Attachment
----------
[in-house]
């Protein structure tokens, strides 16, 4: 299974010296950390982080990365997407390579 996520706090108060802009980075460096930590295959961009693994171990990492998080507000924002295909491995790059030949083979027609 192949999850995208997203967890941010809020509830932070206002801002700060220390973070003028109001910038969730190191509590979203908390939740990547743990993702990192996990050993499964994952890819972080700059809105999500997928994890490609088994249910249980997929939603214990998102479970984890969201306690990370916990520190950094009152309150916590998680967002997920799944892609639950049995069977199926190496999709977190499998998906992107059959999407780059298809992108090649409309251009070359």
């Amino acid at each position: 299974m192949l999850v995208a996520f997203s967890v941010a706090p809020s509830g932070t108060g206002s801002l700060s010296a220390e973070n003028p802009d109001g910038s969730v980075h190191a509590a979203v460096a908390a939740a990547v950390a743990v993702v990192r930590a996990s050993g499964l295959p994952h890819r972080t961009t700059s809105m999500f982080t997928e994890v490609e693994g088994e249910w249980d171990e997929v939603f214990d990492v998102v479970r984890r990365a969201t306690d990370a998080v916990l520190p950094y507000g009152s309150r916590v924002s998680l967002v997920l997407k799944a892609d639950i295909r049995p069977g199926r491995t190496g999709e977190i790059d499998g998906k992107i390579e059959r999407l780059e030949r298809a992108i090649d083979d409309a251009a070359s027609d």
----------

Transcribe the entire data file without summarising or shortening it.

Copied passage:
[in-house]
């Protein structure tokens, strides 16, 4: 299974010296950390982080990365997407390579 996520706090108060802009980075460096930590295959961009693994171990990492998080507000924002295909491995790059030949083979027609 192949999850995208997203967890941010809020509830932070206002801002700060220390973070003028109001910038969730190191509590979203908390939740990547743990993702990192996990050993499964994952890819972080700059809105999500997928994890490609088994249910249980997929939603214990998102479970984890969201306690990370916990520190950094009152309150916590998680967002997920799944892609639950049995069977199926190496999709977190499998998906992107059959999407780059298809992108090649409309251009070359």
């Amino acid at each position: 299974m192949l999850v995208a996520f997203s967890v941010a706090p809020s509830g932070t108060g206002s801002l700060s010296a220390e973070n003028p802009d109001g910038s969730v980075h190191a509590a979203v460096a908390a939740a990547v950390a743990v993702v990192r930590a996990s050993g499964l295959p994952h890819r972080t961009t700059s809105m999500f982080t997928e994890v490609e693994g088994e249910w249980d171990e997929v939603f214990d990492v998102v479970r984890r990365a969201t306690d990370a998080v916990l520190p950094y507000g009152s309150r916590v924002s998680l967002v997920l997407k799944a892609d639950i295909r049995p069977g199926r491995t190496g999709e977190i790059d499998g998906k992107i390579e059959r999407l780059e030949r298809a992108i090649d083979d409309a251009a070359s027609d």